Luís Vaz de Camões is considered the greatest poet of the Portuguese language. His mastery of language and unmatched influence over it has led some to call Portuguese “the language of Camões.”
The story of Camões’ life is rather sketchy and predominantly crafted from snippets written long after he was gone. It is believed that he was born around 1524 or 1525 in the city of Lisbon and lived a semi-privileged life as a member of the failing aristocracy (think Withnail and I).
Camões may have studied at the University of Coimbra, but there is no official record of it. However, the broad knowledge shown in his literary works certainly supports the fact that he was learned, which could have come from unofficial lectures and tutoring. As a young man, Camões ended up in Portuguese territories in Northern Africa. Whether he was there in exile — possibly for slandering the King — or not is disputed, but he eventually found his way into the military where he served for several years before returning to Lisbon in 1551.
Not to lose his good name as a bohemian poet, Camões got into a street brawl with a royal officer two years after returning and was promptly arrested. Thanks to his hardworking mother, he was eventually released on the (supposed) condition that he go east in the King’s service. East he went, but much about the nearly two decades he spent there is unknown as there is no record of what he did or where he went, though it is known that he lost the sight in his right eye during a battle with the Moors, likely in Ceuta. Camões’ intimate knowledge of India (among other Eastern countries) can, however, be observed in his poetry. It was during this time that he began the work for which he is most famous, Os Lusíadas.
Camões eventually returned to Lisbon in 1570, and just two years later published his epic, commonly translated as The Lusiads. This work focuses on the age of Discovery when Portugal traveled the world in the 15th and 16th centuries. It is considered by many to be Portugal’s national epic — the word Lusiad is derived from the Roman name of Portugal and means Portuguese.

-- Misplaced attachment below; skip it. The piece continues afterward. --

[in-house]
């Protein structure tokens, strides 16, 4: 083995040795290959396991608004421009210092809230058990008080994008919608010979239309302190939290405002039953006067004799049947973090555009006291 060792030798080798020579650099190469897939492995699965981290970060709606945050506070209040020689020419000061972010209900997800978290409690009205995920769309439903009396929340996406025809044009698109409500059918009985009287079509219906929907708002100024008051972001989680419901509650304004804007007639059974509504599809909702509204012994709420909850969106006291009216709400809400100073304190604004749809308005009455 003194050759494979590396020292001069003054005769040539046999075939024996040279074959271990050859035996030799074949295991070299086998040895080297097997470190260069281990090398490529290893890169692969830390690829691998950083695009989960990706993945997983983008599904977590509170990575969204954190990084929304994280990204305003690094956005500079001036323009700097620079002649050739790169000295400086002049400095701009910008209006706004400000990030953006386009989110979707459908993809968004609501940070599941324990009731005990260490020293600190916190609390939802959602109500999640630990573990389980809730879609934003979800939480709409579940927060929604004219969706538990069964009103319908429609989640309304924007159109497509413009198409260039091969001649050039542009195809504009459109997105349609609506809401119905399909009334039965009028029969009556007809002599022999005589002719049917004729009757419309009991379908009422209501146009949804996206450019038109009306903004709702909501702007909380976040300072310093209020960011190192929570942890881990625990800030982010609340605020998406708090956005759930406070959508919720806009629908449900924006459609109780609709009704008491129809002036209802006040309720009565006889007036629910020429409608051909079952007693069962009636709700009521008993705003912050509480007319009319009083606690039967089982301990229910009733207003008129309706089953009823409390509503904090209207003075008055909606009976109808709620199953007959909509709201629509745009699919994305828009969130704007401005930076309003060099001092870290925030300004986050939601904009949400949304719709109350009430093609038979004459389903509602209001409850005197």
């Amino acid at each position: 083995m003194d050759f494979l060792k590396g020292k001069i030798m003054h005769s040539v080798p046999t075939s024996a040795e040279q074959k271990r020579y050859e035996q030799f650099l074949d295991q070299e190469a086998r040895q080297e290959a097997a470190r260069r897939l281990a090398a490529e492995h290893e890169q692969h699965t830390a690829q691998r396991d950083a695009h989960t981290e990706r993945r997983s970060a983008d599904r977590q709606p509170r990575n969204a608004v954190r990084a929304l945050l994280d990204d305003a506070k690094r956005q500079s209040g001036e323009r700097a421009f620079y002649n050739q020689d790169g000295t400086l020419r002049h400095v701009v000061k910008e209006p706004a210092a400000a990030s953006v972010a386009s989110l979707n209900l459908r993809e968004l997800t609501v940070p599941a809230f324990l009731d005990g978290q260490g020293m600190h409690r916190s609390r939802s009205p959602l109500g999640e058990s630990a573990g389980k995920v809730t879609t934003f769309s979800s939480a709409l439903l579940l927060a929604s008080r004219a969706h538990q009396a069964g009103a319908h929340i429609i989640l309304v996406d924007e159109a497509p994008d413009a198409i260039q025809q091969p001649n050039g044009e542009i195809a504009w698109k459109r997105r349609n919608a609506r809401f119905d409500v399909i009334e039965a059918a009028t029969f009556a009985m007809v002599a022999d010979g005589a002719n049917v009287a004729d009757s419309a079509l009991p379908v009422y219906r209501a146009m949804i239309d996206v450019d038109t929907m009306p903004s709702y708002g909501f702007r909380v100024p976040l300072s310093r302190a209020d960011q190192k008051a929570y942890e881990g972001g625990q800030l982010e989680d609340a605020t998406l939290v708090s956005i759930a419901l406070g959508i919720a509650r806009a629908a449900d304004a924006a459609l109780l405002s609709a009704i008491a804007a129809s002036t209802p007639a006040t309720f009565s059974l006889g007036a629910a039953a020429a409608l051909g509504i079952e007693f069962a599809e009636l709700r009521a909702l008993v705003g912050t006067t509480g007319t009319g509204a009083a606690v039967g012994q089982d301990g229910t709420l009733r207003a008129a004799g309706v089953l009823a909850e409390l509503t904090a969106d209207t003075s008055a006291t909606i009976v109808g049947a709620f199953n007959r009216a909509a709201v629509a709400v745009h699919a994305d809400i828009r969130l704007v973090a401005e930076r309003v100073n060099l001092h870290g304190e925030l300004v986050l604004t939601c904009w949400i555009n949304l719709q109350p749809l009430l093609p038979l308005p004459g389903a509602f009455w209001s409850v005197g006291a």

In the summer of 1572, Camões was awarded a royal pension (presumably for his time in India), and lived in Lisbon until his death in 1580, survived by his mother. His death did not stop his growing fame, however, with much of his work being published posthumously. Indeed, the majority of his lyrical poetry was “unearthed” and published long after his death.
While most of the facts of Camões’ life can be debated, it is without a doubt that he remains an important figure of Portugal, and more importantly, a pillar of the Portuguese language.
É ferida que dói, e não se sente;
É um contentamento descontente;
É dor que desatina sem doer.
É um andar solitário entre a gente;
É nunca contentar-se de contente;
É um cuidar que se ganha em se perder.
É servir a quem vence, o vencedor;
É ter com quem nos mata, lealdade.
Nos corações humanos amizade,
Se tão contrário a si é o mesmo Amor?
Love is a fire that burns unseen,
a wound that aches yet isn’t felt,
an always discontent contentment,
a pain that rages without hurting,
a longing for nothing but to long,
a loneliness in the midst of people,
a never feeling pleased when pleased,
a passion that gains when lost in thought.
It’s being enslaved of your own free will;
it’s counting your defeat a victory;
it’s staying loyal to your killer.
But if it’s so self-contradictory,
how can Love, when Love chooses,
bring human hearts into sympathy?
This article was written in the beautiful Biblioteca Camões, Lisboa.